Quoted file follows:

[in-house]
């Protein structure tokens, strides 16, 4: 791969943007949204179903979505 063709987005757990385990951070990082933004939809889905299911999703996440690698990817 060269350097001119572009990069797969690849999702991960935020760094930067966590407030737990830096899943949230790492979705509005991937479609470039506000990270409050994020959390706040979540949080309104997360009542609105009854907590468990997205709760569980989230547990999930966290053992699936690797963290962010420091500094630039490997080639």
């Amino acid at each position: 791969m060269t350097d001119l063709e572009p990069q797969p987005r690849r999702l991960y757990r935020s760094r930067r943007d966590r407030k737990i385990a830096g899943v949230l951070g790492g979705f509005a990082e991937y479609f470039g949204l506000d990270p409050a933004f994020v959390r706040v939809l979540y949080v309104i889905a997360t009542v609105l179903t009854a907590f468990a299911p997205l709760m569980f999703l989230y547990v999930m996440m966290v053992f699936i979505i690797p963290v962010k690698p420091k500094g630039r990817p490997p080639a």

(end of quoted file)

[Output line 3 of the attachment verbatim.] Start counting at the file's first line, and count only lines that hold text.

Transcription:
């Amino acid at each position: 791969m060269t350097d001119l063709e572009p990069q797969p987005r690849r999702l991960y757990r935020s760094r930067r943007d966590r407030k737990i385990a830096g899943v949230l951070g790492g979705f509005a990082e991937y479609f470039g949204l506000d990270p409050a933004f994020v959390r706040v939809l979540y949080v309104i889905a997360t009542v609105l179903t009854a907590f468990a299911p997205l709760m569980f999703l989230y547990v999930m996440m966290v053992f699936i979505i690797p963290v962010k690698p420091k500094g630039r990817p490997p080639a």